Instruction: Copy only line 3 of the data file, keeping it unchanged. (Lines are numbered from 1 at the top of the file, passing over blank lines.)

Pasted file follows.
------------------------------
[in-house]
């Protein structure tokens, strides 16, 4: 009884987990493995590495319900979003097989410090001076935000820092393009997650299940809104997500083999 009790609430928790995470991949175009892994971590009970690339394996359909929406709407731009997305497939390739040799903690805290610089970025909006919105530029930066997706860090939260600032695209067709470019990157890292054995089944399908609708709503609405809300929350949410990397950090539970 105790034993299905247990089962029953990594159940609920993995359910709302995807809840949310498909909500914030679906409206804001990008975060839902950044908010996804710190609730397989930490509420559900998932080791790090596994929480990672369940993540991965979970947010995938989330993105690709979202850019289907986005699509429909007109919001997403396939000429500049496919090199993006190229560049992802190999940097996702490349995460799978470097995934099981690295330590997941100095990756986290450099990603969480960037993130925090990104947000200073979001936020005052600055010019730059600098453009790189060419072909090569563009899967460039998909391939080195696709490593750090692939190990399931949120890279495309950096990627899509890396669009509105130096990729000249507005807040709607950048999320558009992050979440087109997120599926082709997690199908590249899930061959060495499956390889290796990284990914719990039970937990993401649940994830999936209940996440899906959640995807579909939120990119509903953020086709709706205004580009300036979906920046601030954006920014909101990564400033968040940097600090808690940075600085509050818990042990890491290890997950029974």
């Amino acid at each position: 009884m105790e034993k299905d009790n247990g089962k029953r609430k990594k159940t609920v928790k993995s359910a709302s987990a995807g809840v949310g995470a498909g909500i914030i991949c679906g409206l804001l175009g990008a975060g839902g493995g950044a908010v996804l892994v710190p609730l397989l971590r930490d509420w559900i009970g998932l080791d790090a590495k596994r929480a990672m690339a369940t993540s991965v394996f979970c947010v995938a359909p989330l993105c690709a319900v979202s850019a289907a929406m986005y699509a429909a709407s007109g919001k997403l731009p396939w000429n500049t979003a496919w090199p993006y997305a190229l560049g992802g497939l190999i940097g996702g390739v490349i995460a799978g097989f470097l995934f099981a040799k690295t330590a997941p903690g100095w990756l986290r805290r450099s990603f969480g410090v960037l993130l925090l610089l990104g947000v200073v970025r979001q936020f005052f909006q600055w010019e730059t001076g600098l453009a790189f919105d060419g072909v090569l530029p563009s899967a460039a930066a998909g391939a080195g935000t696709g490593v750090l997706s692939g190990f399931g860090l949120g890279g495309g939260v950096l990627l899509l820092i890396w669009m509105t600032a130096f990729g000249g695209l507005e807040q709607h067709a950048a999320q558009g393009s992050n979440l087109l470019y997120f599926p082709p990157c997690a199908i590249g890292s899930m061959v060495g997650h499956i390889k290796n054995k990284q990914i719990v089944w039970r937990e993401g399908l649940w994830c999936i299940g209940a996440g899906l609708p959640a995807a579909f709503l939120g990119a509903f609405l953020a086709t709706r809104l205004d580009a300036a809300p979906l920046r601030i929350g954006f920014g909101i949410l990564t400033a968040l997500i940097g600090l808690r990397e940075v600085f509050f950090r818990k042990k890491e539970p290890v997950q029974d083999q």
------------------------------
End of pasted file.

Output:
């Amino acid at each position: 009884m105790e034993k299905d009790n247990g089962k029953r609430k990594k159940t609920v928790k993995s359910a709302s987990a995807g809840v949310g995470a498909g909500i914030i991949c679906g409206l804001l175009g990008a975060g839902g493995g950044a908010v996804l892994v710190p609730l397989l971590r930490d509420w559900i009970g998932l080791d790090a590495k596994r929480a990672m690339a369940t993540s991965v394996f979970c947010v995938a359909p989330l993105c690709a319900v979202s850019a289907a929406m986005y699509a429909a709407s007109g919001k997403l731009p396939w000429n500049t979003a496919w090199p993006y997305a190229l560049g992802g497939l190999i940097g996702g390739v490349i995460a799978g097989f470097l995934f099981a040799k690295t330590a997941p903690g100095w990756l986290r805290r450099s990603f969480g410090v960037l993130l925090l610089l990104g947000v200073v970025r979001q936020f005052f909006q600055w010019e730059t001076g600098l453009a790189f919105d060419g072909v090569l530029p563009s899967a460039a930066a998909g391939a080195g935000t696709g490593v750090l997706s692939g190990f399931g860090l949120g890279g495309g939260v950096l990627l899509l820092i890396w669009m509105t600032a130096f990729g000249g695209l507005e807040q709607h067709a950048a999320q558009g393009s992050n979440l087109l470019y997120f599926p082709p990157c997690a199908i590249g890292s899930m061959v060495g997650h499956i390889k290796n054995k990284q990914i719990v089944w039970r937990e993401g399908l649940w994830c999936i299940g209940a996440g899906l609708p959640a995807a579909f709503l939120g990119a509903f609405l953020a086709t709706r809104l205004d580009a300036a809300p979906l920046r601030i929350g954006f920014g909101i949410l990564t400033a968040l997500i940097g600090l808690r990397e940075v600085f509050f950090r818990k042990k890491e539970p290890v997950q029974d083999q």